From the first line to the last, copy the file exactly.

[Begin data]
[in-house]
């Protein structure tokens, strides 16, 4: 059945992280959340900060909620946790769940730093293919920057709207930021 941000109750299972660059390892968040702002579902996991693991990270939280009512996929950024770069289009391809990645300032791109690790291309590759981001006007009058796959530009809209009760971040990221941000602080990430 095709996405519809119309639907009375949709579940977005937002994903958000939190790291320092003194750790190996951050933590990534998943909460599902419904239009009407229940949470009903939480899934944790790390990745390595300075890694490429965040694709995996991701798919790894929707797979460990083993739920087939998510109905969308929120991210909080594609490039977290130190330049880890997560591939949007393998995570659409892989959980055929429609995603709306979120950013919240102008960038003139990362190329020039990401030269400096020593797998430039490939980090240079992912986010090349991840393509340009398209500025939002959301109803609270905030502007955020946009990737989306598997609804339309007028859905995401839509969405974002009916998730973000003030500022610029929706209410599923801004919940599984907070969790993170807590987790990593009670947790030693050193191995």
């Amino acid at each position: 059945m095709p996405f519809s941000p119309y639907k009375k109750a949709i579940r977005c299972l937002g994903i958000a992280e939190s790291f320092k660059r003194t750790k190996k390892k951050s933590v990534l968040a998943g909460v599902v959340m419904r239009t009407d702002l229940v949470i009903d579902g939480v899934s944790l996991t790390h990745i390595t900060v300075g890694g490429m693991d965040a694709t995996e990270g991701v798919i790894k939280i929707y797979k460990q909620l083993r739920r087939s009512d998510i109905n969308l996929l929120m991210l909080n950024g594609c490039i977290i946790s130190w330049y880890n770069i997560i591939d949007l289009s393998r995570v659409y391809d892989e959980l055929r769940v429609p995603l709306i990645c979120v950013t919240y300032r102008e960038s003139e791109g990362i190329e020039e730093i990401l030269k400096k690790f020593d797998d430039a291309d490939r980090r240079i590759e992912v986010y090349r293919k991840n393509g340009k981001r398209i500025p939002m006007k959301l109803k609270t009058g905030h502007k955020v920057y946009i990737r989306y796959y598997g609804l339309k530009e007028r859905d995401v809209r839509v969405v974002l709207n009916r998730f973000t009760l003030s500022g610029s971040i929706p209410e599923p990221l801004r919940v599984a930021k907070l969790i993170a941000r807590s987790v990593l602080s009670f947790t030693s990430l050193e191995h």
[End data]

[in-house]
């Protein structure tokens, strides 16, 4: 059945992280959340900060909620946790769940730093293919920057709207930021 941000109750299972660059390892968040702002579902996991693991990270939280009512996929950024770069289009391809990645300032791109690790291309590759981001006007009058796959530009809209009760971040990221941000602080990430 095709996405519809119309639907009375949709579940977005937002994903958000939190790291320092003194750790190996951050933590990534998943909460599902419904239009009407229940949470009903939480899934944790790390990745390595300075890694490429965040694709995996991701798919790894929707797979460990083993739920087939998510109905969308929120991210909080594609490039977290130190330049880890997560591939949007393998995570659409892989959980055929429609995603709306979120950013919240102008960038003139990362190329020039990401030269400096020593797998430039490939980090240079992912986010090349991840393509340009398209500025939002959301109803609270905030502007955020946009990737989306598997609804339309007028859905995401839509969405974002009916998730973000003030500022610029929706209410599923801004919940599984907070969790993170807590987790990593009670947790030693050193191995």
């Amino acid at each position: 059945m095709p996405f519809s941000p119309y639907k009375k109750a949709i579940r977005c299972l937002g994903i958000a992280e939190s790291f320092k660059r003194t750790k190996k390892k951050s933590v990534l968040a998943g909460v599902v959340m419904r239009t009407d702002l229940v949470i009903d579902g939480v899934s944790l996991t790390h990745i390595t900060v300075g890694g490429m693991d965040a694709t995996e990270g991701v798919i790894k939280i929707y797979k460990q909620l083993r739920r087939s009512d998510i109905n969308l996929l929120m991210l909080n950024g594609c490039i977290i946790s130190w330049y880890n770069i997560i591939d949007l289009s393998r995570v659409y391809d892989e959980l055929r769940v429609p995603l709306i990645c979120v950013t919240y300032r102008e960038s003139e791109g990362i190329e020039e730093i990401l030269k400096k690790f020593d797998d430039a291309d490939r980090r240079i590759e992912v986010y090349r293919k991840n393509g340009k981001r398209i500025p939002m006007k959301l109803k609270t009058g905030h502007k955020v920057y946009i990737r989306y796959y598997g609804l339309k530009e007028r859905d995401v809209r839509v969405v974002l709207n009916r998730f973000t009760l003030s500022g610029s971040i929706p209410e599923p990221l801004r919940v599984a930021k907070l969790i993170a941000r807590s987790v990593l602080s009670f947790t030693s990430l050193e191995h």